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A friend of mine in Microsoft recently published a great internal document a he titled Growing As A Technical Leader and was kind enough to ask me to contribute through answering five questions he gave me. It was thought provoking enough that I decided to share the questions and answers here.

 

Q: What is your current role and how does your day to day job look like?
A: My current role is S+S Lead for Microsoft International. A typical day involves getting up mid morning but working later in to the evening as I spend lots of time on the phone with colleagues in Redmond discussing S+S strategy, rollout plans, business models and generally providing WW field input.

Q: What are the toughest challenges you face?
A: The toughest challenge is keeping on top of and focusing on only a few areas of technology – there are so many exciting products and technologies to take up my interest.

Q: How do you approach these challenges?
I try to go offline for periods of time. It gets harder and harder but I often stockpile a lot of interesting document and print them out (sorry, I still enjoy paper). Then I go find a quiet place to read them – sort of like Bill Gates Think Week’s but more “Think Days”. I think all of my previous team heard this advice from me at some point or other.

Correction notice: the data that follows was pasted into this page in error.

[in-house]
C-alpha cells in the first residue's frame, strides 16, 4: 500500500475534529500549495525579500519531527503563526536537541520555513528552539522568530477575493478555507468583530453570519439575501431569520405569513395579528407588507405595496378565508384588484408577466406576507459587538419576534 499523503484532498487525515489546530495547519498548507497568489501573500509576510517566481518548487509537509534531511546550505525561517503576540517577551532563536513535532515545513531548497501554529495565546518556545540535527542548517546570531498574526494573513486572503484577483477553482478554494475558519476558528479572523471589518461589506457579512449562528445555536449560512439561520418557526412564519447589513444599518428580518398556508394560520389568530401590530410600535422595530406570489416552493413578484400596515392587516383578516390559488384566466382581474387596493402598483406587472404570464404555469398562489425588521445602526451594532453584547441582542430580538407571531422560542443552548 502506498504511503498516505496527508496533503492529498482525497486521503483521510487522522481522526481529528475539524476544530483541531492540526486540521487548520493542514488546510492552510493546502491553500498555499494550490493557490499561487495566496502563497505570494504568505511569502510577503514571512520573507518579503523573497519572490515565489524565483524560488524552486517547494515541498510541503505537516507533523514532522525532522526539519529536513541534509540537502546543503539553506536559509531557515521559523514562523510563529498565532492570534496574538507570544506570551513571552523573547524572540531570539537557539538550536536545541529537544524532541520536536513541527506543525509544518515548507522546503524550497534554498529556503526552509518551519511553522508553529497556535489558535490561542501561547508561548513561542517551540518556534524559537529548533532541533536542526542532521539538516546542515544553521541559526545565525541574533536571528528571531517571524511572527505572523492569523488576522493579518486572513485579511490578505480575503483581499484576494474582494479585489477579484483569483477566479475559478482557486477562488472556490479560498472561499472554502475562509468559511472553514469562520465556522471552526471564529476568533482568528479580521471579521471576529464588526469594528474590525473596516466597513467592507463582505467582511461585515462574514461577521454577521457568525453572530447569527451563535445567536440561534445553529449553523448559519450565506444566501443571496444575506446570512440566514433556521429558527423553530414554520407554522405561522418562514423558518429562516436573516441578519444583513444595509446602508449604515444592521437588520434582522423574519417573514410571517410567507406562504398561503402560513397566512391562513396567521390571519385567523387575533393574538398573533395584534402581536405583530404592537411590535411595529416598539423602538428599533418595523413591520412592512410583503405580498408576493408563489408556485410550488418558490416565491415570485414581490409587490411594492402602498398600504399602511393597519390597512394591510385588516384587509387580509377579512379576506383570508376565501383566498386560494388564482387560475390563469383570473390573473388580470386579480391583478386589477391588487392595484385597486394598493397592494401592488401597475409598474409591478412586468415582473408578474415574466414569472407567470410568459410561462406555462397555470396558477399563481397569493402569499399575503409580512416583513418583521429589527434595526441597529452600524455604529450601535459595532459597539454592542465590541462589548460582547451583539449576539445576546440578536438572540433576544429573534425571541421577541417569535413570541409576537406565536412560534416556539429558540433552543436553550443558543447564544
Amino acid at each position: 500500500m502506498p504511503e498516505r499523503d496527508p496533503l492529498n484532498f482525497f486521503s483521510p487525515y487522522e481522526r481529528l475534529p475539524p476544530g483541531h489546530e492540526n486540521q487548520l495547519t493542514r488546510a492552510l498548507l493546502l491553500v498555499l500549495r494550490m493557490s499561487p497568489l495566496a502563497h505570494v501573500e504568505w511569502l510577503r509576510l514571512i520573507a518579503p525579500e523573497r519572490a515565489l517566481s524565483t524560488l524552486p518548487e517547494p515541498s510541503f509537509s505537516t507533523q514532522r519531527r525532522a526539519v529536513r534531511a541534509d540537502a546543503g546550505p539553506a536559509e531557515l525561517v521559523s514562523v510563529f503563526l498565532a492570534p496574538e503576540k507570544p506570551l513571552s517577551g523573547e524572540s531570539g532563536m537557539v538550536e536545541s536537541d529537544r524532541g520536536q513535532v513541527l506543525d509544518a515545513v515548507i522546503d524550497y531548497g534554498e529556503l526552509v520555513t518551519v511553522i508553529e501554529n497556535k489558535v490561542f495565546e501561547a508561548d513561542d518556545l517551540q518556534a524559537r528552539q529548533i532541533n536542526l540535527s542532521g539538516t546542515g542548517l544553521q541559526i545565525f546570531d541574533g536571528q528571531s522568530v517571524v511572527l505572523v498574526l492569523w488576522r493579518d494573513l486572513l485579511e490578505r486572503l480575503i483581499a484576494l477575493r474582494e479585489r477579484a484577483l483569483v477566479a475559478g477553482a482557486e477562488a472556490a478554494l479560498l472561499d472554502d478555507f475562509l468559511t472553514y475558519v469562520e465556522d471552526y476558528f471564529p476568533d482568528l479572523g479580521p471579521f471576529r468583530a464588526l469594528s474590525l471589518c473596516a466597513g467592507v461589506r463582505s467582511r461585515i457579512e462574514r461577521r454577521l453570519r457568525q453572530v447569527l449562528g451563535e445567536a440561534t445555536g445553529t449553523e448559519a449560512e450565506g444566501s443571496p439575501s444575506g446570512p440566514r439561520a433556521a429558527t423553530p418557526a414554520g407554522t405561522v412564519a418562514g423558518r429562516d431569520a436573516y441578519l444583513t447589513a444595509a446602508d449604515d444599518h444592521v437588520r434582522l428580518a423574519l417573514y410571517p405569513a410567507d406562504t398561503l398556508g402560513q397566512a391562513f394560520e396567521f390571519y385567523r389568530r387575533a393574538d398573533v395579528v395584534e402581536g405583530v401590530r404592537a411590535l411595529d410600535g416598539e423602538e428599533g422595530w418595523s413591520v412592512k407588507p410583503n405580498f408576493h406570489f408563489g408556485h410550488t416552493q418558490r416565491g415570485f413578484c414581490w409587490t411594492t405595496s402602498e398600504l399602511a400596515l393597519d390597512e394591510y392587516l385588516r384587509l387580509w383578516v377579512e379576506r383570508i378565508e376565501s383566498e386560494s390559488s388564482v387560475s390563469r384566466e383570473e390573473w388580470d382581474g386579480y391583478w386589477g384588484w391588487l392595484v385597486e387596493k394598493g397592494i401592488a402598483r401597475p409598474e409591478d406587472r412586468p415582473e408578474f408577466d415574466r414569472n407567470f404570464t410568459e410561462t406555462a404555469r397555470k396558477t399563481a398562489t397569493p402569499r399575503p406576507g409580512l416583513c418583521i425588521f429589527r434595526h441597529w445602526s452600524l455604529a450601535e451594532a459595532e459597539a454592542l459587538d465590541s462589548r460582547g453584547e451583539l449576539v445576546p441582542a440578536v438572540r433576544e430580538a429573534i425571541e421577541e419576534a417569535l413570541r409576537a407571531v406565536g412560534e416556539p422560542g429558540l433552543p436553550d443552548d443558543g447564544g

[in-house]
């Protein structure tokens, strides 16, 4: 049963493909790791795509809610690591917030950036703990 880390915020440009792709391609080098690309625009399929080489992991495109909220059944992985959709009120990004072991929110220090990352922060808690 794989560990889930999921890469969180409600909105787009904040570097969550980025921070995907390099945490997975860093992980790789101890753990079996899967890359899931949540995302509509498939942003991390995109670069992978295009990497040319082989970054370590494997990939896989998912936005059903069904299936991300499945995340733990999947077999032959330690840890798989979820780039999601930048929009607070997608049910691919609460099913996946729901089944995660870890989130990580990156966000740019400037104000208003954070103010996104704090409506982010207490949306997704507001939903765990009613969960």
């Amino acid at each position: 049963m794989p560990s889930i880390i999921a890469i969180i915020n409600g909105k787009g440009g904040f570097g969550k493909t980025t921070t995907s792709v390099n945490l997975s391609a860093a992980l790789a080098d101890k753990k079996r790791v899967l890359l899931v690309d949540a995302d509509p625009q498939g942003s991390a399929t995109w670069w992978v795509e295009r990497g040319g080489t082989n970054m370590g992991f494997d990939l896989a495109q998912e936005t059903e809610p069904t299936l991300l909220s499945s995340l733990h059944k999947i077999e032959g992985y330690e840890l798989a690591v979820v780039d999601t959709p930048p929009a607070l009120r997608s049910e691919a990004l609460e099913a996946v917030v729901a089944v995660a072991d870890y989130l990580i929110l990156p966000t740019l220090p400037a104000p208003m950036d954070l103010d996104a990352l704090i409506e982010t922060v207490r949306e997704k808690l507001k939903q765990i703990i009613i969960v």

Q: What are your secrets to become a technical leader?
I think one real secret is find a niche and become an expert in it – become known as the go to person for that topic. It makes you indispensable and a hub of information. Always be looking for the next niche though as once a product has become mainstream more people will become the experts.

Q: What are the two most important skills a technical leader requires to have?
A thirst for information and an ability to turn technology in to something that makes sense to your parents.

Q: How did you develop these skills?
By trying to put myself in the shoes of the customer – or my parents. It’s easy to get caught up in technology and forget that people will only really buy it or use it if they can see the benefit for them. It’s a real skill to be able to make technology real for people through stories, analogies or listening to their issues and relating technology back to those.

 

Q: Do you have a specific technique (e.g. problem solving) you would like to share?
Networking – lots of people ask me about this. The secret to networking is figuring out what you can give to the other person, not what they can give to you.

 

I know some of the answers are brief but I’d love to develop further if you have questions a some of this will hopefully be part of a book I’d like to write this year.